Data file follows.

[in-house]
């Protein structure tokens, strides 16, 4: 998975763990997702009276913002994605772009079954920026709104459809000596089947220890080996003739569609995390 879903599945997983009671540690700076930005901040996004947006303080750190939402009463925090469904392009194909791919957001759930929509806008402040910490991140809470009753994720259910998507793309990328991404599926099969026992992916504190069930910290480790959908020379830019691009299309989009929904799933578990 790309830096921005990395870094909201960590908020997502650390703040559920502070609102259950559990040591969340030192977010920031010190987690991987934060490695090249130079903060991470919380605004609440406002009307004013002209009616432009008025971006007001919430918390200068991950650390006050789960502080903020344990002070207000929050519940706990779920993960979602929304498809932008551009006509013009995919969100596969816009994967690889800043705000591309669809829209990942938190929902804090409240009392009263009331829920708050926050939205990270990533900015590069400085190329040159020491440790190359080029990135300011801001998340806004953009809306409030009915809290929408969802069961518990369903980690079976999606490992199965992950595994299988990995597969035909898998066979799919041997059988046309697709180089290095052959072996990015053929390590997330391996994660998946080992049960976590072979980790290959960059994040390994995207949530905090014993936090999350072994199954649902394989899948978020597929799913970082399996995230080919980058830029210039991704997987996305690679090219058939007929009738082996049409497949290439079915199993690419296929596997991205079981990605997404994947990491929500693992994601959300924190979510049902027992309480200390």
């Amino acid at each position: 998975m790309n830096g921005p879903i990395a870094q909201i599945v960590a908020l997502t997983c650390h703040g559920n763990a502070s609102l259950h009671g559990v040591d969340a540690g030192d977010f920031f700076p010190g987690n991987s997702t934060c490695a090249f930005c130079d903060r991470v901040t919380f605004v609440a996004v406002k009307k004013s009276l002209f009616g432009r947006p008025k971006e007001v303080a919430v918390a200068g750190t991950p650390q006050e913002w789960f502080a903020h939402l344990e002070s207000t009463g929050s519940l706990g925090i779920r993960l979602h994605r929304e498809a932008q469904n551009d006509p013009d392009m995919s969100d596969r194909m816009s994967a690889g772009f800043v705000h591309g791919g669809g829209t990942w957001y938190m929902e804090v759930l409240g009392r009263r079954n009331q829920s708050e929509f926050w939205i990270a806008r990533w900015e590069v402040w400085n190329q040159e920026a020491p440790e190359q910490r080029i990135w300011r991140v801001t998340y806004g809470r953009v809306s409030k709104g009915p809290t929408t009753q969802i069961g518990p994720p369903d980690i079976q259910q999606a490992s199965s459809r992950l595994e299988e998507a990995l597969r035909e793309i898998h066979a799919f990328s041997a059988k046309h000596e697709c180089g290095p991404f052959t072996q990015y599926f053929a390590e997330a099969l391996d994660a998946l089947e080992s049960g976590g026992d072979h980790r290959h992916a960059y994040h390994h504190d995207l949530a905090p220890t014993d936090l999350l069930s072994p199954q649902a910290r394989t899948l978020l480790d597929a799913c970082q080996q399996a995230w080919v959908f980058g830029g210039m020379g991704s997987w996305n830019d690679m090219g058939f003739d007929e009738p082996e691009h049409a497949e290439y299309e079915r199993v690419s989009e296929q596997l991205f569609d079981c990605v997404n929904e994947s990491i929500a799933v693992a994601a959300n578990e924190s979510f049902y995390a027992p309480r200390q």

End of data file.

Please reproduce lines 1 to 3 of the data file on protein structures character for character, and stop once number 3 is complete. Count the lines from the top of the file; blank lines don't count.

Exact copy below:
[in-house]
């Protein structure tokens, strides 16, 4: 998975763990997702009276913002994605772009079954920026709104459809000596089947220890080996003739569609995390 879903599945997983009671540690700076930005901040996004947006303080750190939402009463925090469904392009194909791919957001759930929509806008402040910490991140809470009753994720259910998507793309990328991404599926099969026992992916504190069930910290480790959908020379830019691009299309989009929904799933578990 790309830096921005990395870094909201960590908020997502650390703040559920502070609102259950559990040591969340030192977010920031010190987690991987934060490695090249130079903060991470919380605004609440406002009307004013002209009616432009008025971006007001919430918390200068991950650390006050789960502080903020344990002070207000929050519940706990779920993960979602929304498809932008551009006509013009995919969100596969816009994967690889800043705000591309669809829209990942938190929902804090409240009392009263009331829920708050926050939205990270990533900015590069400085190329040159020491440790190359080029990135300011801001998340806004953009809306409030009915809290929408969802069961518990369903980690079976999606490992199965992950595994299988990995597969035909898998066979799919041997059988046309697709180089290095052959072996990015053929390590997330391996994660998946080992049960976590072979980790290959960059994040390994995207949530905090014993936090999350072994199954649902394989899948978020597929799913970082399996995230080919980058830029210039991704997987996305690679090219058939007929009738082996049409497949290439079915199993690419296929596997991205079981990605997404994947990491929500693992994601959300924190979510049902027992309480200390």
């Amino acid at each position: 998975m790309n830096g921005p879903i990395a870094q909201i599945v960590a908020l997502t997983c650390h703040g559920n763990a502070s609102l259950h009671g559990v040591d969340a540690g030192d977010f920031f700076p010190g987690n991987s997702t934060c490695a090249f930005c130079d903060r991470v901040t919380f605004v609440a996004v406002k009307k004013s009276l002209f009616g432009r947006p008025k971006e007001v303080a919430v918390a200068g750190t991950p650390q006050e913002w789960f502080a903020h939402l344990e002070s207000t009463g929050s519940l706990g925090i779920r993960l979602h994605r929304e498809a932008q469904n551009d006509p013009d392009m995919s969100d596969r194909m816009s994967a690889g772009f800043v705000h591309g791919g669809g829209t990942w957001y938190m929902e804090v759930l409240g009392r009263r079954n009331q829920s708050e929509f926050w939205i990270a806008r990533w900015e590069v402040w400085n190329q040159e920026a020491p440790e190359q910490r080029i990135w300011r991140v801001t998340y806004g809470r953009v809306s409030k709104g009915p809290t929408t009753q969802i069961g518990p994720p369903d980690i079976q259910q999606a490992s199965s459809r992950l595994e299988e998507a990995l597969r035909e793309i898998h066979a799919f990328s041997a059988k046309h000596e697709c180089g290095p991404f052959t072996q990015y599926f053929a390590e997330a099969l391996d994660a998946l089947e080992s049960g976590g026992d072979h980790r290959h992916a960059y994040h390994h504190d995207l949530a905090p220890t014993d936090l999350l069930s072994p199954q649902a910290r394989t899948l978020l480790d597929a799913c970082q080996q399996a995230w080919v959908f980058g830029g210039m020379g991704s997987w996305n830019d690679m090219g058939f003739d007929e009738p082996e691009h049409a497949e290439y299309e079915r199993v690419s989009e296929q596997l991205f569609d079981c990605v997404n929904e994947s990491i929500a799933v693992a994601a959300n578990e924190s979510f049902y995390a027992p309480r200390q």